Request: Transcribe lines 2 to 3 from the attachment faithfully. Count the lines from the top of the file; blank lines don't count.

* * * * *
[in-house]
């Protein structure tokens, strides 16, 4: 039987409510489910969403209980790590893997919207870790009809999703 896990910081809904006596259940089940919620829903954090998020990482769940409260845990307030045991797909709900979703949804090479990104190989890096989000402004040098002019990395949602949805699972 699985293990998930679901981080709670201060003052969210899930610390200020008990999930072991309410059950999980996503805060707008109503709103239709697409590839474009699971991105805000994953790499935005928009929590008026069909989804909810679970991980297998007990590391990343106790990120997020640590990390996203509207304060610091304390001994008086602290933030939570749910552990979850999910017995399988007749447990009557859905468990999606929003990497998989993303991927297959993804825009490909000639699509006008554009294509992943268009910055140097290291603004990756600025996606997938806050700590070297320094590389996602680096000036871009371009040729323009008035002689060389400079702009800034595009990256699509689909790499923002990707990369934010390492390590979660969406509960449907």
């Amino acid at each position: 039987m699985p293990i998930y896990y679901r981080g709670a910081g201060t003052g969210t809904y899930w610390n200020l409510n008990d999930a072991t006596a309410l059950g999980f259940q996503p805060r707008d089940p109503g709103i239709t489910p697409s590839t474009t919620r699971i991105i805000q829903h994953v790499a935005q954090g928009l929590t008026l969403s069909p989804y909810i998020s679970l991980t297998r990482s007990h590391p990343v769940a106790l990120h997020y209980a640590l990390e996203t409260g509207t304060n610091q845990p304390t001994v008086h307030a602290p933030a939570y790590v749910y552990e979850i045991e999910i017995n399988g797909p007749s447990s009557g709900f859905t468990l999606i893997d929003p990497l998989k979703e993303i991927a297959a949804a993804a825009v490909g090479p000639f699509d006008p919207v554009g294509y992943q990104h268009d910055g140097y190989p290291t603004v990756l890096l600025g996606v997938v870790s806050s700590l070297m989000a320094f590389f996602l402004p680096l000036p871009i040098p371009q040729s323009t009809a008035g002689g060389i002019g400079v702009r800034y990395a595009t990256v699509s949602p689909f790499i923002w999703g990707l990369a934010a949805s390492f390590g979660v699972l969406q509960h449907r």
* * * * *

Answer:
């Protein structure tokens, strides 16, 4: 039987409510489910969403209980790590893997919207870790009809999703 896990910081809904006596259940089940919620829903954090998020990482769940409260845990307030045991797909709900979703949804090479990104190989890096989000402004040098002019990395949602949805699972 699985293990998930679901981080709670201060003052969210899930610390200020008990999930072991309410059950999980996503805060707008109503709103239709697409590839474009699971991105805000994953790499935005928009929590008026069909989804909810679970991980297998007990590391990343106790990120997020640590990390996203509207304060610091304390001994008086602290933030939570749910552990979850999910017995399988007749447990009557859905468990999606929003990497998989993303991927297959993804825009490909000639699509006008554009294509992943268009910055140097290291603004990756600025996606997938806050700590070297320094590389996602680096000036871009371009040729323009008035002689060389400079702009800034595009990256699509689909790499923002990707990369934010390492390590979660969406509960449907």
């Amino acid at each position: 039987m699985p293990i998930y896990y679901r981080g709670a910081g201060t003052g969210t809904y899930w610390n200020l409510n008990d999930a072991t006596a309410l059950g999980f259940q996503p805060r707008d089940p109503g709103i239709t489910p697409s590839t474009t919620r699971i991105i805000q829903h994953v790499a935005q954090g928009l929590t008026l969403s069909p989804y909810i998020s679970l991980t297998r990482s007990h590391p990343v769940a106790l990120h997020y209980a640590l990390e996203t409260g509207t304060n610091q845990p304390t001994v008086h307030a602290p933030a939570y790590v749910y552990e979850i045991e999910i017995n399988g797909p007749s447990s009557g709900f859905t468990l999606i893997d929003p990497l998989k979703e993303i991927a297959a949804a993804a825009v490909g090479p000639f699509d006008p919207v554009g294509y992943q990104h268009d910055g140097y190989p290291t603004v990756l890096l600025g996606v997938v870790s806050s700590l070297m989000a320094f590389f996602l402004p680096l000036p871009i040098p371009q040729s323009t009809a008035g002689g060389i002019g400079v702009r800034y990395a595009t990256v699509s949602p689909f790499i923002w999703g990707l990369a934010a949805s390492f390590g979660v699972l969406q509960h449907r």